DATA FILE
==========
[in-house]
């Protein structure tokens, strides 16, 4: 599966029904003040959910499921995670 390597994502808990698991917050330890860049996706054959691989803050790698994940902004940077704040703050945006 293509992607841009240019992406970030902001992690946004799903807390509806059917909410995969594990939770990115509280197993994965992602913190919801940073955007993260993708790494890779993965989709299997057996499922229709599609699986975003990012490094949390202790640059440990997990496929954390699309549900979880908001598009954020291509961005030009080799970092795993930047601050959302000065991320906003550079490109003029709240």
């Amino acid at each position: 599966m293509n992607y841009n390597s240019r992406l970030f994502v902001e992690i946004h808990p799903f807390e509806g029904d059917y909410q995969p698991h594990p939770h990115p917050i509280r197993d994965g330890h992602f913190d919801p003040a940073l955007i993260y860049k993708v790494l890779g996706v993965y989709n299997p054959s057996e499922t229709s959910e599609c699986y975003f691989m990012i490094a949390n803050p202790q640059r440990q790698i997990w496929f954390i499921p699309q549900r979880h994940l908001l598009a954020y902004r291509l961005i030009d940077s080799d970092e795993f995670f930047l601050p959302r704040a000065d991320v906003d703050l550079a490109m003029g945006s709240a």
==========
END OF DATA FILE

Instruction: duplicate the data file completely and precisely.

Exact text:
[in-house]
């Protein structure tokens, strides 16, 4: 599966029904003040959910499921995670 390597994502808990698991917050330890860049996706054959691989803050790698994940902004940077704040703050945006 293509992607841009240019992406970030902001992690946004799903807390509806059917909410995969594990939770990115509280197993994965992602913190919801940073955007993260993708790494890779993965989709299997057996499922229709599609699986975003990012490094949390202790640059440990997990496929954390699309549900979880908001598009954020291509961005030009080799970092795993930047601050959302000065991320906003550079490109003029709240």
């Amino acid at each position: 599966m293509n992607y841009n390597s240019r992406l970030f994502v902001e992690i946004h808990p799903f807390e509806g029904d059917y909410q995969p698991h594990p939770h990115p917050i509280r197993d994965g330890h992602f913190d919801p003040a940073l955007i993260y860049k993708v790494l890779g996706v993965y989709n299997p054959s057996e499922t229709s959910e599609c699986y975003f691989m990012i490094a949390n803050p202790q640059r440990q790698i997990w496929f954390i499921p699309q549900r979880h994940l908001l598009a954020y902004r291509l961005i030009d940077s080799d970092e795993f995670f930047l601050p959302r704040a000065d991320v906003d703050l550079a490109m003029g945006s709240a």